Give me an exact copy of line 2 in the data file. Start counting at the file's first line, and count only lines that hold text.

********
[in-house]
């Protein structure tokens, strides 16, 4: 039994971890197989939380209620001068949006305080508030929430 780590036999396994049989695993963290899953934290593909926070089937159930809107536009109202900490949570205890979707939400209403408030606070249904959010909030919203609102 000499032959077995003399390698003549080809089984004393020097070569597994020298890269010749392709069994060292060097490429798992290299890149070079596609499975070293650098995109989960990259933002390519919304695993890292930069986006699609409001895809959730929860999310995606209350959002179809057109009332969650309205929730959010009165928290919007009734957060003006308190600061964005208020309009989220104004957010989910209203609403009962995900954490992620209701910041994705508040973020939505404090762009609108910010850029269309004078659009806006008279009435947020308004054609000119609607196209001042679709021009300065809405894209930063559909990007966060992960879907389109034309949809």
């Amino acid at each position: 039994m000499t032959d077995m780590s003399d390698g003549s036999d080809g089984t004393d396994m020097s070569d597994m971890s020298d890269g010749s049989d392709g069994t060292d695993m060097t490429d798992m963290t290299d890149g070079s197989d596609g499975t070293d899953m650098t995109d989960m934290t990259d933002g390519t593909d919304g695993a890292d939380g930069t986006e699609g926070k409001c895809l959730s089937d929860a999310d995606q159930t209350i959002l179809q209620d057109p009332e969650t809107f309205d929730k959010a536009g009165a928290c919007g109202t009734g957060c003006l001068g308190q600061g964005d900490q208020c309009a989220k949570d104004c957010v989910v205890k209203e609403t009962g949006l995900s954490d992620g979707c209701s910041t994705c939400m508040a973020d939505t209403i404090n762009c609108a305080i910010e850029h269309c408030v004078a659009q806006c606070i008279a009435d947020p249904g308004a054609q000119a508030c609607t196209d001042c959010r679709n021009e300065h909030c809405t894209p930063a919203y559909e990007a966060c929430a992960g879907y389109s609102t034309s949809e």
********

């Protein structure tokens, strides 16, 4: 039994971890197989939380209620001068949006305080508030929430 780590036999396994049989695993963290899953934290593909926070089937159930809107536009109202900490949570205890979707939400209403408030606070249904959010909030919203609102 000499032959077995003399390698003549080809089984004393020097070569597994020298890269010749392709069994060292060097490429798992290299890149070079596609499975070293650098995109989960990259933002390519919304695993890292930069986006699609409001895809959730929860999310995606209350959002179809057109009332969650309205929730959010009165928290919007009734957060003006308190600061964005208020309009989220104004957010989910209203609403009962995900954490992620209701910041994705508040973020939505404090762009609108910010850029269309004078659009806006008279009435947020308004054609000119609607196209001042679709021009300065809405894209930063559909990007966060992960879907389109034309949809």